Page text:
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FRANCIS LANCELOTT, ESQ. Queens of England. Vol.1.


Sir John Froissart's Chronicles of England, France, Spain and the Ajoining Countries from the latter part of the reign of Edward II to the coronation of Henry IV in 12 volumes 

Chronicles of Enguerrand De Monstrelet (Sir John Froissart's Chronicles continuation) in 13 volumes 

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Queens of England. Vol.1.
page 476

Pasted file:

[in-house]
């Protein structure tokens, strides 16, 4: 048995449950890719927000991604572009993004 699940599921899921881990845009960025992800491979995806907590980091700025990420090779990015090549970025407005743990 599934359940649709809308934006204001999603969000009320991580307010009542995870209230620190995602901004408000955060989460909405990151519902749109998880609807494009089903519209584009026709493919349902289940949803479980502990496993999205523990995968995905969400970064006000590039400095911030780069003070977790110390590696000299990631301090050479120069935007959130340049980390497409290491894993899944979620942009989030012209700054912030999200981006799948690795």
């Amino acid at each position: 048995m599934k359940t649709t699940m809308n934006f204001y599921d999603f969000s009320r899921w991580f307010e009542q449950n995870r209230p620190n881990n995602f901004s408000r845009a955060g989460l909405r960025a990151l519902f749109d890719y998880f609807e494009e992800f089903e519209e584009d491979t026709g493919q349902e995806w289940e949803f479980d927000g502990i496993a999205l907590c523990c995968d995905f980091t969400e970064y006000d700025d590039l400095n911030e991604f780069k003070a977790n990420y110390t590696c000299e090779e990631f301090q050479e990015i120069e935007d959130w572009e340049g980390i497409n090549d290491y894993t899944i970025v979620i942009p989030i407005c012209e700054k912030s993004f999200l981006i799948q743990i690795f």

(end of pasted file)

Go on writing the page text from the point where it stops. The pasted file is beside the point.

ferer of her household, says, " Elizabeth told me that the Admiral loved her but too well; that the Queen was jealous of her and him, and that, suspecting the often access of the Admiral to her, she came suddenly upon them when they were all alone, he having her in his arms." It was reported, not only that she was pregnant, which she declared to be a shameful scandal, but also that she bore him a child. " There was a brute of a child born," states the MS. life of Jane Dormer, "and miserably destroyed; but could not be discovered whose it was, on the report of the midwife, wTho was brought from her house blindfold thither, and so returned ; saw nothing in the bouse while she was there but candlelight, only sayd it was the child of a very fair young- lady." These doings at length so excited the conjugal jealousy and the personal fears of Katherine, who well understood that she herself wrouhl be blamed by the council and the nation, if her step-daughter was ruined, most especially if that ruin was consummated by Seymour, her husband, that she sharply reproved Elizabeth's governess for not taking better care of her royal pupil, delivered a serious motherly, kind discourse to the Princess, on the probable consequences of such gross dereliction from the path of maidenly rectitude ; and to prevent the recurrence of such reprehensible freedoms, immediately separated her own household from that of Elizabeth. At this period, Katherine, greatly to the joy of herself and of her lord, was enceinte ; and that no serious breach bad taken place between herself and her royal stepdaughter, is evident by the subjoined familiar, friendly epistle from LADY ELIZABETH TO THE QUEEN DOWAGER. "Although your Ilighness's letters be most joyful to me in absence, yet considering what pain it is to you to write, your Grace being so far advanced in pregnancy, and so sickly, your commendation were enough in my lord's letter. I much rejoice at your health, with the well liking of tbe country, with my humble thanks that your Grace wished me with you till you were weary of that country. Your highness were likely to be cumbered, if I should not depart till I were weary living with you; although it were in the worst soil in the world, your presence would make it pleasant. I cannot reprove my lord for not doing your commendations in his letter, for he did it ; and although he had not, yet I will not complain of him, for that he shall be diligent to give me knowledge from time to timo bow his busy child doth ; and if I were at his birth, no doubt I would sec him beaten for the trouble he has put you to. Mr. Denny and my lady, with humble thanks prayeth most entirely for your Grace, praying the Almighty God to send you a most lucky deliverance. And my mistress wisheth no less, giving your highness most bumble thanks for her commendations. VÌrit with very little leisure, tkia last day of July. "Your humble daughter, "ELIZABETH." AVhen Katherine received this letter, she was at Sudeley, a noble castle and lands in Gloucestershire, which was royal property, but w"hich Henry the Eighth's executors had granted to Seymour, and where she had retired to await her accouchement. The appointments for her lying-in chamber and expected nursery were all the most rich and rare ; her princely retinue consisted of upwards of fifty laaies in waiting, maids of honour, and other female attendants, besides one hundred and twenty gentlemen of the household and yeomen of the guard. Parkhurst, Coverdale, Dr. Turner, and other preachers of the new learning, officiated as her chaplains ; and, to tho annoyance of her husband, who exhibited a marked distaste for protestant prayers and sermons, although he had shared largely in tbe plunder of the old church, and, to increase his wealth and power, professed to be a Reformer, she caused divine worship, according to the tenets of the new learning, to be performed twice or oftener in the day, under her own roof. On the ninth of August, 1548, Katherine received from the Princess Mary an

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